Pressure is growing for lawmakers to repeal Rhode Island’s Law Enforcement Officers Bill of Rights (LEOBOR).
LEOBOR, which is written into Rhode Island state law, is intended to protect law enforcement officers from prosecution related to official on-duty performance; it also grants officers special privileges based on due process.
Supporters say that repealing LEOBOR would give police chiefs the ability to discipline or remove bad officers.
The African American Ambassadors Group is throwing their weight behind lawmakers in a growing call to appeal LEOBOR. According to WPRI, the 1976-established law enforcement Bill of Rights hinders police chiefs from disciplining officers with more than a 2-day suspension. Anything more than that and it requires a hearing before a three-member panel.
Senator Tiara Mack is one of the lawmakers urging the state to repeal LEOBOR.
“This can be done and it needs to be done,” Mack said. “Right now, Rhode Island is the only New England state with such a bill on its books.”
So far, 32 states across the country have repealed LEOBOR, largely due to the investigation into the 2015 death of Freddie Gray who died in police custody. The incident highlighted the protective effect that certain due process provisions in LEOBOR had for the officers involved.
Critics pointed to LEOBOR’s strict rules for investigating officers for alleged misconduct, which state that only fellow policemen can engage in questioning, and for a “reasonable” length of time and a “reasonable” hour.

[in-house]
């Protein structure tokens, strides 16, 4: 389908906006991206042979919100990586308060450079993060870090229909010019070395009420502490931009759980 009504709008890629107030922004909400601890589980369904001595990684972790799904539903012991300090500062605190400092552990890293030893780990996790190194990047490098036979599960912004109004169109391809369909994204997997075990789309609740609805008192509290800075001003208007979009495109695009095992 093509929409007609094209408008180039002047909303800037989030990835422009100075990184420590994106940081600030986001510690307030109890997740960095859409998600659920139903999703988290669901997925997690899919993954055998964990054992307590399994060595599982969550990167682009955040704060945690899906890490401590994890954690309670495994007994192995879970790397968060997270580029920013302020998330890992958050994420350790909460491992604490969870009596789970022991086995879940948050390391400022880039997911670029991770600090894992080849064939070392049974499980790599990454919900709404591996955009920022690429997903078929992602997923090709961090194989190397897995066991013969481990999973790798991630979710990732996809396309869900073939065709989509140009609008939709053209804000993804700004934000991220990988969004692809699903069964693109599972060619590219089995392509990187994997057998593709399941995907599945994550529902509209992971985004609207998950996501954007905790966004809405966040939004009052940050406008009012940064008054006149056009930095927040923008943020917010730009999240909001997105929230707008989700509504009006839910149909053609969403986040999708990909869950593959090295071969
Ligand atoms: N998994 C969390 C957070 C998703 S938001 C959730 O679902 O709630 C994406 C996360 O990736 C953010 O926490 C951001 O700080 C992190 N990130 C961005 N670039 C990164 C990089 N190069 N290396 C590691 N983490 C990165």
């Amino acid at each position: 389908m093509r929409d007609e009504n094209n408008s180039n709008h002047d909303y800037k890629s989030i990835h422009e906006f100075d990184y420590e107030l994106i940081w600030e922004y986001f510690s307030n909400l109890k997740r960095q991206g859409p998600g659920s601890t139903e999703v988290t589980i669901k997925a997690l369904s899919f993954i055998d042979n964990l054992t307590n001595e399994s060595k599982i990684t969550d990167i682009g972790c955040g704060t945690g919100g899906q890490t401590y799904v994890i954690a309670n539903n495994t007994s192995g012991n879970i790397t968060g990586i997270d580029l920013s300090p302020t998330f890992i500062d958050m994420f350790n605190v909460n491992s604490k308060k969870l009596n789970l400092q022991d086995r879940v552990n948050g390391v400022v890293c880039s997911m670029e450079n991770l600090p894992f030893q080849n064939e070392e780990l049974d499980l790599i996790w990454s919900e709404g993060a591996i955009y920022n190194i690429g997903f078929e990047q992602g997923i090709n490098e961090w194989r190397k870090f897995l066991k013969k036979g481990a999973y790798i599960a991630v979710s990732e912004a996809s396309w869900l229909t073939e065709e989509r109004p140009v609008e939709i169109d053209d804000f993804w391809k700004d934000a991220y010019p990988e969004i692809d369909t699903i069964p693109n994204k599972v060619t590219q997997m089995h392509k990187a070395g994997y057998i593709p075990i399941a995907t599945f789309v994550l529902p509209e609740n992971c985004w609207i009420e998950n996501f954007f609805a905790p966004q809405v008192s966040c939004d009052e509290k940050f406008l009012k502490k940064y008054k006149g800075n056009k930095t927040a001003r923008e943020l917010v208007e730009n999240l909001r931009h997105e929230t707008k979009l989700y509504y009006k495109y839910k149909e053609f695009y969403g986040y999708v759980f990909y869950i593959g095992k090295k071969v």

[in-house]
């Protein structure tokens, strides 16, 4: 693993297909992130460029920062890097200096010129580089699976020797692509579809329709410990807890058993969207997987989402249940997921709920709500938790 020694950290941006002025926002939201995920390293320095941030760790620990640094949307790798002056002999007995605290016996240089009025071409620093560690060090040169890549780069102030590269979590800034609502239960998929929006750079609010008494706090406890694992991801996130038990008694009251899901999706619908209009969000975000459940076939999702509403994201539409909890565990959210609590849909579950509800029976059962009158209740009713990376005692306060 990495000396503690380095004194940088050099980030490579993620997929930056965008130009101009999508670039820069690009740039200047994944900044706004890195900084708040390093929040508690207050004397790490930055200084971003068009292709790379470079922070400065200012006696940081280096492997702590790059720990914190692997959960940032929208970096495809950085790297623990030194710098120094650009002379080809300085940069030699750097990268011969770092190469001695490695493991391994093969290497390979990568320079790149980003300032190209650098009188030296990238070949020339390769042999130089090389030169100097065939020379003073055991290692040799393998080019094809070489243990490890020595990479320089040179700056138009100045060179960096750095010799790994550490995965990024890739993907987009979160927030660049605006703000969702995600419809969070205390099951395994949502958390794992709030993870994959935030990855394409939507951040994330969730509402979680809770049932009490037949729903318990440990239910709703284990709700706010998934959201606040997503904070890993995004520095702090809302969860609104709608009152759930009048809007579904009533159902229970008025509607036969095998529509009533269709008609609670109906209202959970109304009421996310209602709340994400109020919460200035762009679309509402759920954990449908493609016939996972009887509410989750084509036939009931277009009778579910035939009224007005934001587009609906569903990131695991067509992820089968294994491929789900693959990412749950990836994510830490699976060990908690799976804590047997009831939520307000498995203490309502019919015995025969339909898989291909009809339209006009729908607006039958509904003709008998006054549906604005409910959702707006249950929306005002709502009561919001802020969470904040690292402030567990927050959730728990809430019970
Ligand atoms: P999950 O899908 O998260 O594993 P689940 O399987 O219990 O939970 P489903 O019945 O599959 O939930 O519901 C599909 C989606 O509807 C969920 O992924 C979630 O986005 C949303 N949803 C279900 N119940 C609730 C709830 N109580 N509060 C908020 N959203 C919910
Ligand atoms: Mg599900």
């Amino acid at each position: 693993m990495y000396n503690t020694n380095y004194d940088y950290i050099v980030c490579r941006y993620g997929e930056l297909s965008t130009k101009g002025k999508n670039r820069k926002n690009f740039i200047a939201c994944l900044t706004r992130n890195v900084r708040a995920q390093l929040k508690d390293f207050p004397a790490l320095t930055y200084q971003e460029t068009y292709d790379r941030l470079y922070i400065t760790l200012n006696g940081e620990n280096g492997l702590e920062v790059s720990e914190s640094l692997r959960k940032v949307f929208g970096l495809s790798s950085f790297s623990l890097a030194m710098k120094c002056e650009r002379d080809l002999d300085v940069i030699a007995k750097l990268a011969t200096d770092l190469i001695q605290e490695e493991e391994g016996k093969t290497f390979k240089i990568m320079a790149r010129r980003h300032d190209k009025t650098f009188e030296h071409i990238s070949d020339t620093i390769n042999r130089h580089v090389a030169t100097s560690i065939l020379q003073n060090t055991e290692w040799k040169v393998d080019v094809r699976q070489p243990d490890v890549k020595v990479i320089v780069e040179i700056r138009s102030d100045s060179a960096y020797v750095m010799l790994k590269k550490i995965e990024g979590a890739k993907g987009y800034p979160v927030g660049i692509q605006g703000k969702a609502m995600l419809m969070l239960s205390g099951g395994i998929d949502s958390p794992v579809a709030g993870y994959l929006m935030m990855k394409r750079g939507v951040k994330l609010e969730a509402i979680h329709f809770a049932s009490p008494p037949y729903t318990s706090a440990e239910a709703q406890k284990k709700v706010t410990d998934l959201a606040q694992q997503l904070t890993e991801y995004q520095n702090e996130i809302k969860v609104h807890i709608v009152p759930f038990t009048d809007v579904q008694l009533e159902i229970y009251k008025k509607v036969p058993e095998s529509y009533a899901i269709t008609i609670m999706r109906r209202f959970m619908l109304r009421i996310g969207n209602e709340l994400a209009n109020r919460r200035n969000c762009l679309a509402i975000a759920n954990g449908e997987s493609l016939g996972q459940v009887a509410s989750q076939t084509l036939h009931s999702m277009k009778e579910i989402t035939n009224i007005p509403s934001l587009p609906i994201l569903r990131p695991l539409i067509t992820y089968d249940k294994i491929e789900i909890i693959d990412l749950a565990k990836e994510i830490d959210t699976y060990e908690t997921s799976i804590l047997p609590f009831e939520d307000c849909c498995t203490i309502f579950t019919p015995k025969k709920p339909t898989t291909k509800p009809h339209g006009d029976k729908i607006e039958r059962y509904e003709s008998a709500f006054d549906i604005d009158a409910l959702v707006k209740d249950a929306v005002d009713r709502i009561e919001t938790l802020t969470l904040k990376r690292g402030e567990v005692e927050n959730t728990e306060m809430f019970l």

“Repealing the LEOBOR isn’t about punishing or abolishing cops necessarily,” said Justice Ameer Gaines, spokesperson for Providence’s African American Ambassadors Group. “It’s about making sure the folks in our society who we give the most authority to interact with us daily also have the most accountability.”
From the perspective of law enforcement, LEOBOR offers necessary protections that allow officers to do their jobs.
For instance, in a report by the nonprofit The Marshall Project, union officials explained that what constitutes due process for civilians does not provide sufficient protection for law enforcement who operate under the “aggressive scrutiny” of internal investigators and the public. The Police Benevolent Association said, “Rank-and-file police officers are sometimes subjected to abusive and improper procedures by internal affairs officers and prosecutors.”
Vince Canales, the president of Maryland’s Fraternal Order of Police, defended LEOBOR: “All this does is provide a very basic level of constitutional protections for our officers, so that they can make statements that will stand up later in court.”
The Rhode Island Police Chiefs Organization said that they are actively discussing reforming LEOBOR, but aren’t necessarily considering repealing it.